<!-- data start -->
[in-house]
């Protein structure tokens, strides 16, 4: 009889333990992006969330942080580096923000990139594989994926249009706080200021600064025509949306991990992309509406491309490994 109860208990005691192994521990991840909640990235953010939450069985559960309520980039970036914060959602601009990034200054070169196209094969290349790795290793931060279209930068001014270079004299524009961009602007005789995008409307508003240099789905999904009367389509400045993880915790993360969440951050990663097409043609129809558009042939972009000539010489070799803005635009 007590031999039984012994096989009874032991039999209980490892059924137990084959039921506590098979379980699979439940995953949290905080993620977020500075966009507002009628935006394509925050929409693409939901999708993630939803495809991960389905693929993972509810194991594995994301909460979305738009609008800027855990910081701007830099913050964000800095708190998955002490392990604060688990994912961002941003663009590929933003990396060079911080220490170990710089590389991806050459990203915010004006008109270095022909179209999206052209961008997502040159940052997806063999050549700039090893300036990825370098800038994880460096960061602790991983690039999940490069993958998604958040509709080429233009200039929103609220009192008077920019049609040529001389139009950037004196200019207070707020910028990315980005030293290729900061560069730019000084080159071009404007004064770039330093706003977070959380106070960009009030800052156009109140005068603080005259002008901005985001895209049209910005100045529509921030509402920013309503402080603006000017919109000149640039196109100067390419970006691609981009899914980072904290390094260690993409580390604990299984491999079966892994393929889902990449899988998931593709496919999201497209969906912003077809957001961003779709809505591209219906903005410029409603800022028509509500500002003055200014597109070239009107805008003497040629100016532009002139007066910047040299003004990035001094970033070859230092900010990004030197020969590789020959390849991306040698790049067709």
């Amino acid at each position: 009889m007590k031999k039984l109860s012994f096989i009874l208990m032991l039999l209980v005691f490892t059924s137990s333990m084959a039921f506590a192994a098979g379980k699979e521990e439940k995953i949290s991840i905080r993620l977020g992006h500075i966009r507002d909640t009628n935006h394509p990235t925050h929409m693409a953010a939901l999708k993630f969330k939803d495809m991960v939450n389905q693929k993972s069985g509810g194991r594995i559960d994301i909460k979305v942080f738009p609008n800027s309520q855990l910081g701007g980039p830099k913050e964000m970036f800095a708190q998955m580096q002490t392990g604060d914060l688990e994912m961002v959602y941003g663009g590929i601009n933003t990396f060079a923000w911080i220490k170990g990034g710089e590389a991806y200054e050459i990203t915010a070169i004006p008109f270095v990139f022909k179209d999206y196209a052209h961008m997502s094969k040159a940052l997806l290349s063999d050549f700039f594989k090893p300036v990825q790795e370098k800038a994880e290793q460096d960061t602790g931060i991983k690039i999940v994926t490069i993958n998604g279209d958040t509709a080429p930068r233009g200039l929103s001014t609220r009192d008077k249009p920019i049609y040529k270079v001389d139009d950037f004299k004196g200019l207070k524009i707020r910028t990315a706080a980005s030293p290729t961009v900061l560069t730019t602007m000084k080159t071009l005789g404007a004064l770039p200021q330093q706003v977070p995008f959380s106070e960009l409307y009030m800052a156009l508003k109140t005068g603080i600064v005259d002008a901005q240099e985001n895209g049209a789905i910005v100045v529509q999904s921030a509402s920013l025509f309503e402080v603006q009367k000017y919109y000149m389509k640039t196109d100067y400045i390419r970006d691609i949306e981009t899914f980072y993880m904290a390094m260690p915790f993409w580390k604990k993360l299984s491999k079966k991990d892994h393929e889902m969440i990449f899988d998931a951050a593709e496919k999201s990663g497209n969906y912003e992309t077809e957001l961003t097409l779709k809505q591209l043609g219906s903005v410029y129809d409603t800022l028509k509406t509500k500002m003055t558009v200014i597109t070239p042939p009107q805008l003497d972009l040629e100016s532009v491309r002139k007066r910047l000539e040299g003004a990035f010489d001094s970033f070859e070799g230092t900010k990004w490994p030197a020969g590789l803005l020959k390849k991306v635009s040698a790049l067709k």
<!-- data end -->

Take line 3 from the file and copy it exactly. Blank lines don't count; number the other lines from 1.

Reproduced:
């Amino acid at each position: 009889m007590k031999k039984l109860s012994f096989i009874l208990m032991l039999l209980v005691f490892t059924s137990s333990m084959a039921f506590a192994a098979g379980k699979e521990e439940k995953i949290s991840i905080r993620l977020g992006h500075i966009r507002d909640t009628n935006h394509p990235t925050h929409m693409a953010a939901l999708k993630f969330k939803d495809m991960v939450n389905q693929k993972s069985g509810g194991r594995i559960d994301i909460k979305v942080f738009p609008n800027s309520q855990l910081g701007g980039p830099k913050e964000m970036f800095a708190q998955m580096q002490t392990g604060d914060l688990e994912m961002v959602y941003g663009g590929i601009n933003t990396f060079a923000w911080i220490k170990g990034g710089e590389a991806y200054e050459i990203t915010a070169i004006p008109f270095v990139f022909k179209d999206y196209a052209h961008m997502s094969k040159a940052l997806l290349s063999d050549f700039f594989k090893p300036v990825q790795e370098k800038a994880e290793q460096d960061t602790g931060i991983k690039i999940v994926t490069i993958n998604g279209d958040t509709a080429p930068r233009g200039l929103s001014t609220r009192d008077k249009p920019i049609y040529k270079v001389d139009d950037f004299k004196g200019l207070k524009i707020r910028t990315a706080a980005s030293p290729t961009v900061l560069t730019t602007m000084k080159t071009l005789g404007a004064l770039p200021q330093q706003v977070p995008f959380s106070e960009l409307y009030m800052a156009l508003k109140t005068g603080i600064v005259d002008a901005q240099e985001n895209g049209a789905i910005v100045v529509q999904s921030a509402s920013l025509f309503e402080v603006q009367k000017y919109y000149m389509k640039t196109d100067y400045i390419r970006d691609i949306e981009t899914f980072y993880m904290a390094m260690p915790f993409w580390k604990k993360l299984s491999k079966k991990d892994h393929e889902m969440i990449f899988d998931a951050a593709e496919k999201s990663g497209n969906y912003e992309t077809e957001l961003t097409l779709k809505q591209l043609g219906s903005v410029y129809d409603t800022l028509k509406t509500k500002m003055t558009v200014i597109t070239p042939p009107q805008l003497d972009l040629e100016s532009v491309r002139k007066r910047l000539e040299g003004a990035f010489d001094s970033f070859e070799g230092t900010k990004w490994p030197a020969g590789l803005l020959k390849k991306v635009s040698a790049l067709k």